After several years an associate and an assistant LD on Broadway (working primarily with Brian MacDevitt on such shows as The Pillowman and Fiddler on the Roof), you've had two shows open on the Great White Way this season, Barefoot in the Park and The Threepenny Opera. What has that transition been like?
I feel very lucky to have had the opportunities that I've had. I think the fact that I've worked with most of the people involved in both of the shows for several years (i.e., director Scott Elliott, costume designer Isaac Mizrahi, set designer Derek McLane, and sound designer Ken Travis) has made the process even more enjoyable.
Threepenny and Barefoot are two very different animals. What was your approach to each?
Well, for Barefoot, we were dealing with a style that was very concrete. We were in an apartment with walls, doors, and a skylight. The goal was to create an environment where we could feel the ecstasy of being in love and the fear of uncertainty along with them, while believing where we are in a realistic world. Threepenny was all about creating a world: completing compositions that would help us understand places that didn't literally exist onstage and making a statement with each scene.
This production of Threepenny is especially presentational, if not confrontational. Does that give you more leeway as a designer, or is there a need to rein things in a bit for fear of going over the top?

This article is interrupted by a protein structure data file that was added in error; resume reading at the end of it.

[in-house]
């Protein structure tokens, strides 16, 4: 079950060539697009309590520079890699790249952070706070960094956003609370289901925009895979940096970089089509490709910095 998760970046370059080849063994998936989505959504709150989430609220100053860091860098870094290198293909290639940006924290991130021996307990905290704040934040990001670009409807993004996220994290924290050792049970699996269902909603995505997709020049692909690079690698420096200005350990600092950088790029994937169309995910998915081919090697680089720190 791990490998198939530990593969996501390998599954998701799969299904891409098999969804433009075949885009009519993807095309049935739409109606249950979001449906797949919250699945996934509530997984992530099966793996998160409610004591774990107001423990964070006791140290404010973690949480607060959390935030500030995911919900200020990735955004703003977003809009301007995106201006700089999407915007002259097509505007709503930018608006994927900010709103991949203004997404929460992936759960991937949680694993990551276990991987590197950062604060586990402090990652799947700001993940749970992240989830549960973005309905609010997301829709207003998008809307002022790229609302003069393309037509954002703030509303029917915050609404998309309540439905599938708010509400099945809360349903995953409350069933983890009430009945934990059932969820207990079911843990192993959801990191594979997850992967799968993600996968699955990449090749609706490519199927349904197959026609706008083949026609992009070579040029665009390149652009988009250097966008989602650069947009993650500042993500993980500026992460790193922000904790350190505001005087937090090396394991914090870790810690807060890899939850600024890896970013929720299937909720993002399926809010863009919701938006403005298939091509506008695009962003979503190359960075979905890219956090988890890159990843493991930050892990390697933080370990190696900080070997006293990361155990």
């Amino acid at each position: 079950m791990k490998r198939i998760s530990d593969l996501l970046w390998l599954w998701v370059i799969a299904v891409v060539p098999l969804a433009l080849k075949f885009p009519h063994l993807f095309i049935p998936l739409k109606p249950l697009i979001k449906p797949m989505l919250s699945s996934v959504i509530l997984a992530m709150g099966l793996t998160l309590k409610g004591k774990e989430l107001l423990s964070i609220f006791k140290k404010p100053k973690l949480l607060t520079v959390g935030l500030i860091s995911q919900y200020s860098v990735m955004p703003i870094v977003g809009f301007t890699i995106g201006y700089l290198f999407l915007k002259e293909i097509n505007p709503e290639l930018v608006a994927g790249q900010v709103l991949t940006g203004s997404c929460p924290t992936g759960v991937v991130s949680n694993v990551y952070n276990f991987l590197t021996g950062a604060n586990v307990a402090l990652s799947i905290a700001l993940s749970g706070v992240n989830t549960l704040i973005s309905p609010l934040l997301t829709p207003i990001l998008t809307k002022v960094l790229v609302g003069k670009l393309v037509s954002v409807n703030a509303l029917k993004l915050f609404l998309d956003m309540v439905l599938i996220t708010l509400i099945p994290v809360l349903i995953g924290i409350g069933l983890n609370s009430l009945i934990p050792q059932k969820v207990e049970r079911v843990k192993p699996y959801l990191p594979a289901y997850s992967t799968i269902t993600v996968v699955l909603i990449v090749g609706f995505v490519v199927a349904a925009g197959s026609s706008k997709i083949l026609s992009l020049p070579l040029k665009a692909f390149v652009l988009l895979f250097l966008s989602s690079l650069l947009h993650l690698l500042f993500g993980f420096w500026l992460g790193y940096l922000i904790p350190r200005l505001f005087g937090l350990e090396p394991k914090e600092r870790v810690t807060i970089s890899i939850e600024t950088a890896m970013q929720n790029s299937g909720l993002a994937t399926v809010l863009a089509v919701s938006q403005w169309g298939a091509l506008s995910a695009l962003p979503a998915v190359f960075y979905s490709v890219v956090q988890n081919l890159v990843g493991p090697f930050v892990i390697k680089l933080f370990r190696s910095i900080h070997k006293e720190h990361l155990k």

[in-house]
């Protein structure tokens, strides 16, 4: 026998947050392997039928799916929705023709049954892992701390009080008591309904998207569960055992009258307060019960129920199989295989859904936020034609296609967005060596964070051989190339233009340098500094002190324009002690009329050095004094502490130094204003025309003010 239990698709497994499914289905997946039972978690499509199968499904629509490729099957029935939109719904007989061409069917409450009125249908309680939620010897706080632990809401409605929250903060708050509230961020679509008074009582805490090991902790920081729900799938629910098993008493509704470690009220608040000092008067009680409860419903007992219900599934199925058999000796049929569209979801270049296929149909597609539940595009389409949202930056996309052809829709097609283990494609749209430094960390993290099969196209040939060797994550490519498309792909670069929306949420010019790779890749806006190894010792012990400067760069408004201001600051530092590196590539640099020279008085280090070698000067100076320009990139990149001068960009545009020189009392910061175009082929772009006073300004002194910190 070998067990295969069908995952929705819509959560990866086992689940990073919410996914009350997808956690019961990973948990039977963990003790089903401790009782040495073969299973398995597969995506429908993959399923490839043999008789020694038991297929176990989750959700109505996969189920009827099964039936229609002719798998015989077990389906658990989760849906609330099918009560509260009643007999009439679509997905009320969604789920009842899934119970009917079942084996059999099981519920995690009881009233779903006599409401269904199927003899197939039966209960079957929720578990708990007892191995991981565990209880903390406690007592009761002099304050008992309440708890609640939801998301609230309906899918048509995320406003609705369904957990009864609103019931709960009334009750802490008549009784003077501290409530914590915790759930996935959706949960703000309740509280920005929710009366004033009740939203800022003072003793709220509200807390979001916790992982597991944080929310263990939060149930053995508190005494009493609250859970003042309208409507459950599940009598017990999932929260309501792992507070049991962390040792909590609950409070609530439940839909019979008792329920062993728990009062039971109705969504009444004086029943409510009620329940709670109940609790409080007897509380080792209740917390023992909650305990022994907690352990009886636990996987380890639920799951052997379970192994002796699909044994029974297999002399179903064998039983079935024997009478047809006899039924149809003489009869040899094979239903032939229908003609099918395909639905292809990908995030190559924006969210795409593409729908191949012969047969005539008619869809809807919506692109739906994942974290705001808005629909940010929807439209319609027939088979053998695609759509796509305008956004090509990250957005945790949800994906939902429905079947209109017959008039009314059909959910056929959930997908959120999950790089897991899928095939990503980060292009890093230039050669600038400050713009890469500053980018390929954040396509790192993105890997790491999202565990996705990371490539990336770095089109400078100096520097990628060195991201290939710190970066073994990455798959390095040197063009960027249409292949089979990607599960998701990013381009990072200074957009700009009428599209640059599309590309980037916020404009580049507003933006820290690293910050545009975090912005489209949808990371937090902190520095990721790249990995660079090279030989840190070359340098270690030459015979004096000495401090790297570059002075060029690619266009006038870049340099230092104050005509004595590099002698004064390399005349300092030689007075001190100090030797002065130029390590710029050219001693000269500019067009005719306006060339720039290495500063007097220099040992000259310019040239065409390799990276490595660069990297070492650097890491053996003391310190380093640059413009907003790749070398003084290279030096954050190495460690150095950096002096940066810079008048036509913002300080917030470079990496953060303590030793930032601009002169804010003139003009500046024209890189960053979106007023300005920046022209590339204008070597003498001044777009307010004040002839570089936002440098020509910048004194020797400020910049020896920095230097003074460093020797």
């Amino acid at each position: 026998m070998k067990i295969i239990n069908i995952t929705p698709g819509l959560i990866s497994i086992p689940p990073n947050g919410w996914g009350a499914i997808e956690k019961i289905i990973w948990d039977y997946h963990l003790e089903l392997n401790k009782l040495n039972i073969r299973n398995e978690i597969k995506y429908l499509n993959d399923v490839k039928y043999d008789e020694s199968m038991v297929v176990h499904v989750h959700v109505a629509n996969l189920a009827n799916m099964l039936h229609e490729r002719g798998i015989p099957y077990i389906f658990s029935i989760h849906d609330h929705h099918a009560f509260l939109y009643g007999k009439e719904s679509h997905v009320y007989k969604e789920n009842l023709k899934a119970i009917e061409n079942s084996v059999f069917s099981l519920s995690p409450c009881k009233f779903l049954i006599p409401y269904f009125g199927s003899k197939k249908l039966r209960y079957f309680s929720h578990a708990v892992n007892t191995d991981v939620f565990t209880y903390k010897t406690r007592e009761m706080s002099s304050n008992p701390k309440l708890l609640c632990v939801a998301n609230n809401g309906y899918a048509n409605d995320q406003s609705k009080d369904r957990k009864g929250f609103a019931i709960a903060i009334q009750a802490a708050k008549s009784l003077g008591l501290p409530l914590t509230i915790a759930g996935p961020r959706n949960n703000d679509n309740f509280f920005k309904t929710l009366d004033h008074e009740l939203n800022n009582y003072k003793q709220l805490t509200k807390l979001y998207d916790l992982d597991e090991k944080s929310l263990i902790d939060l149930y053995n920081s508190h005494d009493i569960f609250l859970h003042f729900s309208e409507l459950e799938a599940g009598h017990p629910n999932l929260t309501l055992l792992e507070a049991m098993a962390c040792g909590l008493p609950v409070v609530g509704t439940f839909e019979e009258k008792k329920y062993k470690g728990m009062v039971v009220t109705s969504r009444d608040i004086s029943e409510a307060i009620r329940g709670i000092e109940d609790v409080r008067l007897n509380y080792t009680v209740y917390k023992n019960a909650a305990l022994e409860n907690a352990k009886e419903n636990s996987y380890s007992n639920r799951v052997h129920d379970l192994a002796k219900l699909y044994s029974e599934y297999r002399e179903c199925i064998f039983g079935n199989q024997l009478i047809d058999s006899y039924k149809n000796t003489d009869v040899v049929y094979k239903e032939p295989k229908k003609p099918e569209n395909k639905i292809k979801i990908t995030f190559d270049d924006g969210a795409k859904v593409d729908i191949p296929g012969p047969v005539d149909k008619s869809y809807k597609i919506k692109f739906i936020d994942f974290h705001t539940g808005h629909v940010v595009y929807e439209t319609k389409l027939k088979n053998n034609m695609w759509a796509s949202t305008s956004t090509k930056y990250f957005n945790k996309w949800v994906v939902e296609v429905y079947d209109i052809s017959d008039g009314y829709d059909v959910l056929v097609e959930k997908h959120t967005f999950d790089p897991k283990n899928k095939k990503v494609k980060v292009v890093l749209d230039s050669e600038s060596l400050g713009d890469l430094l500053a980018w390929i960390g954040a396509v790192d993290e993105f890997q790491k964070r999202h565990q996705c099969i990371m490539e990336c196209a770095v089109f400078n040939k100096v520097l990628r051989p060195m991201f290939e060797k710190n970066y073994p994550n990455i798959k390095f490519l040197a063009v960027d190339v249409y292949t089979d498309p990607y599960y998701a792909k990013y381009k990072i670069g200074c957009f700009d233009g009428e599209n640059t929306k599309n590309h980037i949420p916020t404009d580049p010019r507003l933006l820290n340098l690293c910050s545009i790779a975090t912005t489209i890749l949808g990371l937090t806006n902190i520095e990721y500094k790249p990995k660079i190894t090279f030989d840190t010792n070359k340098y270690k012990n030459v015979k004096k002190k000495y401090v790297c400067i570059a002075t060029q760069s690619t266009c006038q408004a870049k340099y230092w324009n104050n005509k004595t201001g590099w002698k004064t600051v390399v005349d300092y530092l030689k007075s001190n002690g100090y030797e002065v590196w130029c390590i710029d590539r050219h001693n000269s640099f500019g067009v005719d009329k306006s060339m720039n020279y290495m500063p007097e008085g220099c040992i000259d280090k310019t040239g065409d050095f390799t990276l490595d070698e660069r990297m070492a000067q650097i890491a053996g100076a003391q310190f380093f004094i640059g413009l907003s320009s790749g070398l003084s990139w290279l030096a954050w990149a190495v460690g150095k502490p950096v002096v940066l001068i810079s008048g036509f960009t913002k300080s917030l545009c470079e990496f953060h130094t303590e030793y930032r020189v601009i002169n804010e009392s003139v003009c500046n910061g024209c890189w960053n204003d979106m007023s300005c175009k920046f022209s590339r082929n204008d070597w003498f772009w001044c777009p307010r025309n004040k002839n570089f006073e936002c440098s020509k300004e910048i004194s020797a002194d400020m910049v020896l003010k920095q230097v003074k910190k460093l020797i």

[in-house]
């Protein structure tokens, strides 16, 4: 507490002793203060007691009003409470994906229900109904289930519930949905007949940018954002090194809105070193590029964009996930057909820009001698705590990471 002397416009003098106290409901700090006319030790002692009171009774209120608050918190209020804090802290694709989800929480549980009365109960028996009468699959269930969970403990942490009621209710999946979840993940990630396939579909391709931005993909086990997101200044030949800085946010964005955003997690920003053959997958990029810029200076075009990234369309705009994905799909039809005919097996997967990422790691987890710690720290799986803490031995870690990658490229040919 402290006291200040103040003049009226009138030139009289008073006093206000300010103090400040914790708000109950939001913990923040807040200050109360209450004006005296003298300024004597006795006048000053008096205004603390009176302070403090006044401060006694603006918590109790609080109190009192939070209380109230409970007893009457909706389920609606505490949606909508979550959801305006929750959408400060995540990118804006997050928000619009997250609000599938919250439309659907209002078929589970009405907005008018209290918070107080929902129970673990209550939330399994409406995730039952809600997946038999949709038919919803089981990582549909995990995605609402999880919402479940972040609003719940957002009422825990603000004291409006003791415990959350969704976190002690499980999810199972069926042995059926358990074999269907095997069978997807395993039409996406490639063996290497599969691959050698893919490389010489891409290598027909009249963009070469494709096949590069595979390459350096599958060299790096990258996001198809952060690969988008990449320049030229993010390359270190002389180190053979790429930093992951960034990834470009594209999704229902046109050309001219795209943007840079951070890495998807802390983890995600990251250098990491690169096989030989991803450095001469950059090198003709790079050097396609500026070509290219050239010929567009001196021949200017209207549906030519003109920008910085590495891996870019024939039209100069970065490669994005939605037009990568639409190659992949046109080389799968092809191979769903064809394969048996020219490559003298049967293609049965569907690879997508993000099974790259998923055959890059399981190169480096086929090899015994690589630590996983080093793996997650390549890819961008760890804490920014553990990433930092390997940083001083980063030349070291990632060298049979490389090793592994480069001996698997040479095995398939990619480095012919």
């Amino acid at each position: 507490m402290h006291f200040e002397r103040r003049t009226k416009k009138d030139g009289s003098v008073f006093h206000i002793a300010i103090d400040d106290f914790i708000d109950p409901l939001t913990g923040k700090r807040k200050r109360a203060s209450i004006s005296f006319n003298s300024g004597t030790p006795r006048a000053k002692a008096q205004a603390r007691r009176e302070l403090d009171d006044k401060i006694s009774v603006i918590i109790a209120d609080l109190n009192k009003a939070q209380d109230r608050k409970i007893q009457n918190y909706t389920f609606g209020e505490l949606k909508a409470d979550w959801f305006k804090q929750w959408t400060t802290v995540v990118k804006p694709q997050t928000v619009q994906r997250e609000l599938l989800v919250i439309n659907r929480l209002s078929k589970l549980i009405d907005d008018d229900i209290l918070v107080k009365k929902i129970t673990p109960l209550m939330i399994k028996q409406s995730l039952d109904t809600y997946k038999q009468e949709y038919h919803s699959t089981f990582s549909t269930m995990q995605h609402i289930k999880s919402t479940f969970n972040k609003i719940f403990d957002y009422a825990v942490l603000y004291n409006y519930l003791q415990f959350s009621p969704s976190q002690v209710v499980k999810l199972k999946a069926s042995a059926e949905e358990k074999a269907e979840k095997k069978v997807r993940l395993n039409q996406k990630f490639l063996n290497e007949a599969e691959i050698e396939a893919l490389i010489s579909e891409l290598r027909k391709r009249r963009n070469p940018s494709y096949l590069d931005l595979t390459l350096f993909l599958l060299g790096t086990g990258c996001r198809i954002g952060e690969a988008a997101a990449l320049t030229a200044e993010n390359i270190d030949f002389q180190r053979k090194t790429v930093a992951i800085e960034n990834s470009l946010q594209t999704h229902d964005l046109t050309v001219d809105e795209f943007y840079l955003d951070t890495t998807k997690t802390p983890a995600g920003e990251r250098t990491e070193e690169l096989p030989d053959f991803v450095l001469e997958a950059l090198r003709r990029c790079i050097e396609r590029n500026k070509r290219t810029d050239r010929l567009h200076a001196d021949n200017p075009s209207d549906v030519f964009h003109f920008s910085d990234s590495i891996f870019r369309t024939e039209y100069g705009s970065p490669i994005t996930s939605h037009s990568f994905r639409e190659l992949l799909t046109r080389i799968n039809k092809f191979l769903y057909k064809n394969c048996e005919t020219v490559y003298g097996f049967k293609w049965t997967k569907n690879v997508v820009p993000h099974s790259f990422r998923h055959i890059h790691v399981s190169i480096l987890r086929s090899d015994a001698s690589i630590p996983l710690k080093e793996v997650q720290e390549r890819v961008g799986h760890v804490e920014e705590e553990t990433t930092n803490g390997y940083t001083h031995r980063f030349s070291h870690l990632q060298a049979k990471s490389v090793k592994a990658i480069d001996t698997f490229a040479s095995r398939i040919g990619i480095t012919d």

I think it's a good balance of both. There are places where Brecht obviously wants you to hit the audience over the head, but a big part of what this production is about is also understanding the cultural differences between when The Threepenny Opera was written and now. There are words, ideas, and images that have completely different meanings now, based on history and experience. It's been pretty wild to have to think about that while writing each cue, rather than just deciding that a cue goes somewhere, because it's “in the music” or “it feels right.”
You served as Brian MacDevitt's associate and assistant designer for several years. What did you learn from him?
It might take pages to answer that one. I think one of the strongest lessons I learned was to not forget to step back and look at the big picture. The production process can sometimes be intense and grueling, and it's very easy to put blinders on and just concentrate on your own work. You need to be able to step back and look at what everyone else needs, too.
Now that you're the lead designer, what sort of wisdom do you find yourself passing on to your associates and assistants?
If we're not having fun, why are we doing it?